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Showing posts with label Lessons Learned. Show all posts
Showing posts with label Lessons Learned. Show all posts

Lessons Learned : Obama Sued By Congress

Lessons Learned is for teachers who wish to add into their curriculum lessons from current events which are highlighted in the news and a focus their students are interested in. There are many very good resources out on the Internet now for focused, well made, professional CCSS aligned lesson modules. From these resources, I try to find a few so that teachers can review them and use them in their classrooms. 


Current Event : For the first time in History, Congress (as Congress) is suing the President of the United States.


When, on July 2, the Obama Administration announced a one-year postponement of the January 1, 2014 effective date for the Affordable Care Act's requirement that large employers provide their workers health insurance or pay a tax, affected businesses "cheered." But anti-"Obamacare" advocates and politicians howled. They saw a "blatantly illegal move" (Brietbart.com pundit Ken Klukowski), a government acting "as though it were not bound by law" (CATO Institute economist Michael Cannon), and an unconstitutional "refus[al] to enforce" a democratically enacted law (Congressional Joint Resolution #45, introduced July 10 by New Jersey House Republican Scott Garrett). In the Wall Street Journal, Stanford Professor Michael McConnell, formerly a George W. Bush appointee to the federal bench, huffed that the decision "raises grave concerns about [President Obama's] understanding" that, unlike medieval British monarchs, American presidents have, under Article II, Section 3 of our Constitution, a "duty, not a discretionary power" to "take Care that the Laws be faithfully executed." Following up in the Journal this Monday, David Rivkin and Lee Casey, who helped lawyer last year's legal challenge to the ACA individual mandate, darkly intimated that the new employer mandate delay could trigger litigation that could result in "the whole statute fall[ing] while the president's suspension is in effect."


Constitution Ariticle 2 sec 3 clause 3

He shall from time to time give to the Congress Information of the State of the Union, and recommend to their Consideration such Measures as he shall judge necessary and expedient; he may, on extraordinary Occasions, convene both Houses, or either of them, and in Case of Disagreement between them, with Respect to the Time of Adjournment, he may adjourn them to such Time as he shall think proper; he shall receive Ambassadors and other public Ministers; he shall take Care that the Laws be faithfully executed, and shall Commission all the Officers of the United States.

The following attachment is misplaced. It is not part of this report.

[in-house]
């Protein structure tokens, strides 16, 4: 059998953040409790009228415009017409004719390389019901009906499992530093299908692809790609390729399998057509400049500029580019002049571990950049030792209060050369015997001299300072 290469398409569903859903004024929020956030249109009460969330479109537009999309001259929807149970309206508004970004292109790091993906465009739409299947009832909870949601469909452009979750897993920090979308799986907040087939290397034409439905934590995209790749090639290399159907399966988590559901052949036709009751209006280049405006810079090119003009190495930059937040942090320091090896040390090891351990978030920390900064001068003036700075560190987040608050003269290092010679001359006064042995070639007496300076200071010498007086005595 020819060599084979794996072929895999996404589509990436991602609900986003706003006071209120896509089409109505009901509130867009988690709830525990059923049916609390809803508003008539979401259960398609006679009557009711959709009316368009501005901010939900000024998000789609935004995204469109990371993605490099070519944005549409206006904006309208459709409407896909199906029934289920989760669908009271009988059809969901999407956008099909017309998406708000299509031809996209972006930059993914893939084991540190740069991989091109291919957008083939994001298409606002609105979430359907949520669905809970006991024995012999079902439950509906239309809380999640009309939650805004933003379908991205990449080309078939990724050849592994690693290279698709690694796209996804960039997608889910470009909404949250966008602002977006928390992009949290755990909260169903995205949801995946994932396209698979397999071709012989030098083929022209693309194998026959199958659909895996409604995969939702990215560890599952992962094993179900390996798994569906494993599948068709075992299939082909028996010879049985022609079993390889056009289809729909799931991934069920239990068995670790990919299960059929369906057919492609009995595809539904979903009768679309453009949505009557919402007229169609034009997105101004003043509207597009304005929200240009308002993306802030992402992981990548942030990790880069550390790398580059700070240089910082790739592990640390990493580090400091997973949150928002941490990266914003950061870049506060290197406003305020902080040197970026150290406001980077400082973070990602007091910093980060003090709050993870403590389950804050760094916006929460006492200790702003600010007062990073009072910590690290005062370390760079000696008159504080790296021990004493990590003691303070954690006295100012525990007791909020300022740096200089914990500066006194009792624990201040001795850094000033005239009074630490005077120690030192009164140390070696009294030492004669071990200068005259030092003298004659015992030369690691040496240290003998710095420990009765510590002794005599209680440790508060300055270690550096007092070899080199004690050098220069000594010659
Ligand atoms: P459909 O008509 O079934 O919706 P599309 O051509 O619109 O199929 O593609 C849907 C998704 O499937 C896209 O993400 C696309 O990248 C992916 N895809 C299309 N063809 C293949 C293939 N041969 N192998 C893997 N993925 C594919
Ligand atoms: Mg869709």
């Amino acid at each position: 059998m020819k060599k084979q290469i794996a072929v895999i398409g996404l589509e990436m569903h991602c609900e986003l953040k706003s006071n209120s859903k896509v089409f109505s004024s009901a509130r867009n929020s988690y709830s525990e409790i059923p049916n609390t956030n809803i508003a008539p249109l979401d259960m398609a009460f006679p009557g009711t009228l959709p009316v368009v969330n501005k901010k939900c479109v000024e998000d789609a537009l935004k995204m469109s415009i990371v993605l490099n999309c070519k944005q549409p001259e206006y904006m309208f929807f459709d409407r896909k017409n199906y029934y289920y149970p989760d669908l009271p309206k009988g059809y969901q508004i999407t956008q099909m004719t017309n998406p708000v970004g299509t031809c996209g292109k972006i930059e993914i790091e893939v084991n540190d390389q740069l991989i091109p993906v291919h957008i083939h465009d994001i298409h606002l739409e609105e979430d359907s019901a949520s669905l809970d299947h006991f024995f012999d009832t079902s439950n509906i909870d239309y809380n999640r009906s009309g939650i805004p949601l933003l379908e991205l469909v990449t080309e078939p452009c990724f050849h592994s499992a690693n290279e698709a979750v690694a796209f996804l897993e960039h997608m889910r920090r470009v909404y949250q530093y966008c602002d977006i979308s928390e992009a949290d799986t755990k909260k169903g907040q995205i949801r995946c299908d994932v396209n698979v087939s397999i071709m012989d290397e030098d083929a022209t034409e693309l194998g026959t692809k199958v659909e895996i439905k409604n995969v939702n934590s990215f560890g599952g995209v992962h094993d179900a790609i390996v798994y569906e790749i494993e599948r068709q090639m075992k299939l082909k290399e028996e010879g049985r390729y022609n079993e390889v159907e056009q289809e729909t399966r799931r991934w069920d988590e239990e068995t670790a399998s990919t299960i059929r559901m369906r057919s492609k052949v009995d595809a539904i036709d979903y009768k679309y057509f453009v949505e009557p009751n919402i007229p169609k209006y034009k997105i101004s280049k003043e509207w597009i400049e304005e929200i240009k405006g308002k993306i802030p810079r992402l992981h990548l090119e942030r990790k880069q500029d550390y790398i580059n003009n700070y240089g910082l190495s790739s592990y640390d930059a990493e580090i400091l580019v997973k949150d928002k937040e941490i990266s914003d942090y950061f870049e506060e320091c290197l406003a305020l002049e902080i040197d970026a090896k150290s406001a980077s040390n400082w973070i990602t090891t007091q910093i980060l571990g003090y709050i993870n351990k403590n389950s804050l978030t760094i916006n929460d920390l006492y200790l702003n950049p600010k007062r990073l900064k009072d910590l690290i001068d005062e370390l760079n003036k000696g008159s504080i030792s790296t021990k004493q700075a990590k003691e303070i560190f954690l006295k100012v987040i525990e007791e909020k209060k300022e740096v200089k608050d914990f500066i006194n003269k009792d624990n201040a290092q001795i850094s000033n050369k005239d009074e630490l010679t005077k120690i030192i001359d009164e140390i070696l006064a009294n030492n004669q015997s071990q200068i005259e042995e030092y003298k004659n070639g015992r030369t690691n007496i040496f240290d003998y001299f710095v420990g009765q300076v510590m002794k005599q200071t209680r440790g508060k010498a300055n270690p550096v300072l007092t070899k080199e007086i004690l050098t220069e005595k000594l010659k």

Lessons for Class: 

In this blended lesson supporting literacy skills, students learn about the three branches of the United States government. Students develop their literacy skills as they explore a social studies focus on the powers that the Constitution assigns to each branch—legislative, executive, and judicial—and how the three branches work together. During this process, they read informational text, learn and practice vocabulary words, and explore content through videos and interactive activities.
CCSS: Strong alignment with adaption from k5-k12


NOTE: The lesson looked so good and engaging that I am listing it but it is not aligned with Common Core. Perhaps a little bit of adjustment could make it so.
In this lesson, students will examine the duties of the President as written in the Constitution and what the Oath of Office means.
CCSS: None - only National Alignment 


This course covers American Government: the Constitution, the branches of government (Presidency, Congress, Judiciary) and how politics works: elections, voting, parties, campaigning, policy making.  In addition we’ll look at how the media, interest groups, public opinion polls and political self-identification (are you liberal or conservative, Democrat or Republican or something else?) impact politics and political choices.  We’ll also cover the basics in economic, social and foreign policy and bring in current issues and show how they illustrate the process.
CCSS: None. This is a College Level Open Course for Government


GTP and ME and Chess

You: Give me an annotation of the following game, noting and highlighting tactics, positioning, shifts in momentum and their causes, as we...